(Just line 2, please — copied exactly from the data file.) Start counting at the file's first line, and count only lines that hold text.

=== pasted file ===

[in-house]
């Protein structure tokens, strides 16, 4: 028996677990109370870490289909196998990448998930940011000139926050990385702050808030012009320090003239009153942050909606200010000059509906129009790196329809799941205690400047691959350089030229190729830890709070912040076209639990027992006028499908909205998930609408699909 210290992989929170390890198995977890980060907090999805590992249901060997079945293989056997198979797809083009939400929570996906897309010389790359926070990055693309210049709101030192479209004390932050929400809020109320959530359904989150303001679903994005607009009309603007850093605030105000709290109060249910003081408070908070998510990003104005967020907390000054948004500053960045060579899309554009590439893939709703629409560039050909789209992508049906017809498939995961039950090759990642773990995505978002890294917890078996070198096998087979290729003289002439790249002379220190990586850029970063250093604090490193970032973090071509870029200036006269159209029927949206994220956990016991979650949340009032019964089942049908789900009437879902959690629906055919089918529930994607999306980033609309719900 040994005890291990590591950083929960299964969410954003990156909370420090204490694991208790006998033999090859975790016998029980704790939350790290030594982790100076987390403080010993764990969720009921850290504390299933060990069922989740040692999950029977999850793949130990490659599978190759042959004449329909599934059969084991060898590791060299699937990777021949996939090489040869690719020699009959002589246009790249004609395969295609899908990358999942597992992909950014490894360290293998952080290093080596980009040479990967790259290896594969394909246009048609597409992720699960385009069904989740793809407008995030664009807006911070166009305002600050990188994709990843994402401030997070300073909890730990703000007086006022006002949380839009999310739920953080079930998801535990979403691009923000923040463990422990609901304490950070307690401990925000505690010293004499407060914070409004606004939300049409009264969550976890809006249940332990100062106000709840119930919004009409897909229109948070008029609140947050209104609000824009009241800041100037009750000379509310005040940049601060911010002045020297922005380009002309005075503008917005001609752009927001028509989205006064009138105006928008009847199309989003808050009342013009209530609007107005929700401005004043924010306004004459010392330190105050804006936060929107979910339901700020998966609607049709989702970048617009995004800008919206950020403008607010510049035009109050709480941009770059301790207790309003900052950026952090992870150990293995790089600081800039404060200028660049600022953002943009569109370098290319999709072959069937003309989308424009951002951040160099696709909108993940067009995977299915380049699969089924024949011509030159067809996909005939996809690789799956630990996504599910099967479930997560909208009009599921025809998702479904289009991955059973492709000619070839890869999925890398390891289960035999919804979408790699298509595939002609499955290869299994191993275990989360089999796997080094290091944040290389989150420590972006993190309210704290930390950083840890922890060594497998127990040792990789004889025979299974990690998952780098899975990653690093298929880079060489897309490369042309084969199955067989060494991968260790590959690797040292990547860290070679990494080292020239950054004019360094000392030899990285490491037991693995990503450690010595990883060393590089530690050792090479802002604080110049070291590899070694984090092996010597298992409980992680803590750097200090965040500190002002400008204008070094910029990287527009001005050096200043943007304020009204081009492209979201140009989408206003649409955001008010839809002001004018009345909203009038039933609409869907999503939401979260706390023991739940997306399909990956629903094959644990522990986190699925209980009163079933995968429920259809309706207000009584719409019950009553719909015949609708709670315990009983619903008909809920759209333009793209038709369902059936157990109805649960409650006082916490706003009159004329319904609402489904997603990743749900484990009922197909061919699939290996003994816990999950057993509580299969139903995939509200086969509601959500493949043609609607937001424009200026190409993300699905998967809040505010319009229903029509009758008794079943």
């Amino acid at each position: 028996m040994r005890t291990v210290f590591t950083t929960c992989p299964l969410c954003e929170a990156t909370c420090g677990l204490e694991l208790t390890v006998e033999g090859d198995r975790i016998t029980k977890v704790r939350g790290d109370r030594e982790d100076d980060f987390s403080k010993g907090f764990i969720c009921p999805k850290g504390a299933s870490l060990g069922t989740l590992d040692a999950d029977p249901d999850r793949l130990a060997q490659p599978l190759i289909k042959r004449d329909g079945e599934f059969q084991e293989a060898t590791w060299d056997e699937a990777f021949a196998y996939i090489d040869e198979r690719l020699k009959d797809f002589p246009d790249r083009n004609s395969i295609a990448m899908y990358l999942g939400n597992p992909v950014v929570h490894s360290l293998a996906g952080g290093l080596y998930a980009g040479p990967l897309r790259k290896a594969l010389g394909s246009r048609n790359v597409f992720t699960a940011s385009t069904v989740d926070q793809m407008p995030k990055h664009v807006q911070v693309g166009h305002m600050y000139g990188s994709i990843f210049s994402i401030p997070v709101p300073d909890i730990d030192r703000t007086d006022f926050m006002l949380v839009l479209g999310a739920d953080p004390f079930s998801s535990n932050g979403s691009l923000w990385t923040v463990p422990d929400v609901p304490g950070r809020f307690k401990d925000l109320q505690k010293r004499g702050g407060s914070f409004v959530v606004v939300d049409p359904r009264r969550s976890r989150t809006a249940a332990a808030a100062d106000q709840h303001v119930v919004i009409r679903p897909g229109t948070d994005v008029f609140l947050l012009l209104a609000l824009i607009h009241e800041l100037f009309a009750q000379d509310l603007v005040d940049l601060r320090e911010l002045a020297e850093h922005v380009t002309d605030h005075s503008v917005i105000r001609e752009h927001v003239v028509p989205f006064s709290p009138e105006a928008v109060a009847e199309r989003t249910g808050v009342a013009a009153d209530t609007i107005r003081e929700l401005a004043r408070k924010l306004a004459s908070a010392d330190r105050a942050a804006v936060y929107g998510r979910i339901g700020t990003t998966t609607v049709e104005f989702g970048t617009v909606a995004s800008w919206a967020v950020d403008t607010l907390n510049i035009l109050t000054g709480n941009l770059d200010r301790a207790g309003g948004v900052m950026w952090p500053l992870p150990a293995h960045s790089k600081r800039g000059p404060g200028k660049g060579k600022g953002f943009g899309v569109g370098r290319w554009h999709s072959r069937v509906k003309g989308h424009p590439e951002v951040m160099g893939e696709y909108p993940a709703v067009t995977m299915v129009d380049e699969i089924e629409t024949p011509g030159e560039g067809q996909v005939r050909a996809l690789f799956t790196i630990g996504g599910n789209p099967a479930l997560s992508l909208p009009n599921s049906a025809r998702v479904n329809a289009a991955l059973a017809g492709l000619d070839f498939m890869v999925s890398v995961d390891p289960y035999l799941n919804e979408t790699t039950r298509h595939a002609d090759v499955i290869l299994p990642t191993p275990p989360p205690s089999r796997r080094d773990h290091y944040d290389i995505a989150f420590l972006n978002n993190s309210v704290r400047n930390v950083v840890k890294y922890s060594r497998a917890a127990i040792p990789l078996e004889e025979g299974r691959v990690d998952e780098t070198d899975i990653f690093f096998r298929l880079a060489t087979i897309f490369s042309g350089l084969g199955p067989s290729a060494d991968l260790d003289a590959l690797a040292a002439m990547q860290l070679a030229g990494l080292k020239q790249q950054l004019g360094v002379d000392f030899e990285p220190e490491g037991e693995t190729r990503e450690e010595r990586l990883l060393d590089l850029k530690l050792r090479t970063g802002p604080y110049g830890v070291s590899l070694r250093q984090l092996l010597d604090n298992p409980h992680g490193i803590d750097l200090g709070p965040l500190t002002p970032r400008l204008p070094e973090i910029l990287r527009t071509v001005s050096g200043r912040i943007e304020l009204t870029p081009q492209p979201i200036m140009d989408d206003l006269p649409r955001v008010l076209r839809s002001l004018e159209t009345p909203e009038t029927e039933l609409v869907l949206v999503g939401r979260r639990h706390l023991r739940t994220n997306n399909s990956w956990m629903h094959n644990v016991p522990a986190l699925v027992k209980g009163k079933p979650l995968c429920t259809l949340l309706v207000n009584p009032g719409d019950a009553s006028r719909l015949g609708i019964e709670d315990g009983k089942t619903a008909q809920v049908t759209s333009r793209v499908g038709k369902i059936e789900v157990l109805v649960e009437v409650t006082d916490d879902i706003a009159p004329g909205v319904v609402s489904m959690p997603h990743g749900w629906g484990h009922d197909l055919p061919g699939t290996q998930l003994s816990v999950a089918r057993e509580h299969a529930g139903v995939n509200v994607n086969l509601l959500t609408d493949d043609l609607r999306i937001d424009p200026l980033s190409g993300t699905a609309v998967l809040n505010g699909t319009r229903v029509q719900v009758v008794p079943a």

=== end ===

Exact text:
């Protein structure tokens, strides 16, 4: 028996677990109370870490289909196998990448998930940011000139926050990385702050808030012009320090003239009153942050909606200010000059509906129009790196329809799941205690400047691959350089030229190729830890709070912040076209639990027992006028499908909205998930609408699909 210290992989929170390890198995977890980060907090999805590992249901060997079945293989056997198979797809083009939400929570996906897309010389790359926070990055693309210049709101030192479209004390932050929400809020109320959530359904989150303001679903994005607009009309603007850093605030105000709290109060249910003081408070908070998510990003104005967020907390000054948004500053960045060579899309554009590439893939709703629409560039050909789209992508049906017809498939995961039950090759990642773990995505978002890294917890078996070198096998087979290729003289002439790249002379220190990586850029970063250093604090490193970032973090071509870029200036006269159209029927949206994220956990016991979650949340009032019964089942049908789900009437879902959690629906055919089918529930994607999306980033609309719900 040994005890291990590591950083929960299964969410954003990156909370420090204490694991208790006998033999090859975790016998029980704790939350790290030594982790100076987390403080010993764990969720009921850290504390299933060990069922989740040692999950029977999850793949130990490659599978190759042959004449329909599934059969084991060898590791060299699937990777021949996939090489040869690719020699009959002589246009790249004609395969295609899908990358999942597992992909950014490894360290293998952080290093080596980009040479990967790259290896594969394909246009048609597409992720699960385009069904989740793809407008995030664009807006911070166009305002600050990188994709990843994402401030997070300073909890730990703000007086006022006002949380839009999310739920953080079930998801535990979403691009923000923040463990422990609901304490950070307690401990925000505690010293004499407060914070409004606004939300049409009264969550976890809006249940332990100062106000709840119930919004009409897909229109948070008029609140947050209104609000824009009241800041100037009750000379509310005040940049601060911010002045020297922005380009002309005075503008917005001609752009927001028509989205006064009138105006928008009847199309989003808050009342013009209530609007107005929700401005004043924010306004004459010392330190105050804006936060929107979910339901700020998966609607049709989702970048617009995004800008919206950020403008607010510049035009109050709480941009770059301790207790309003900052950026952090992870150990293995790089600081800039404060200028660049600022953002943009569109370098290319999709072959069937003309989308424009951002951040160099696709909108993940067009995977299915380049699969089924024949011509030159067809996909005939996809690789799956630990996504599910099967479930997560909208009009599921025809998702479904289009991955059973492709000619070839890869999925890398390891289960035999919804979408790699298509595939002609499955290869299994191993275990989360089999796997080094290091944040290389989150420590972006993190309210704290930390950083840890922890060594497998127990040792990789004889025979299974990690998952780098899975990653690093298929880079060489897309490369042309084969199955067989060494991968260790590959690797040292990547860290070679990494080292020239950054004019360094000392030899990285490491037991693995990503450690010595990883060393590089530690050792090479802002604080110049070291590899070694984090092996010597298992409980992680803590750097200090965040500190002002400008204008070094910029990287527009001005050096200043943007304020009204081009492209979201140009989408206003649409955001008010839809002001004018009345909203009038039933609409869907999503939401979260706390023991739940997306399909990956629903094959644990522990986190699925209980009163079933995968429920259809309706207000009584719409019950009553719909015949609708709670315990009983619903008909809920759209333009793209038709369902059936157990109805649960409650006082916490706003009159004329319904609402489904997603990743749900484990009922197909061919699939290996003994816990999950057993509580299969139903995939509200086969509601959500493949043609609607937001424009200026190409993300699905998967809040505010319009229903029509009758008794079943």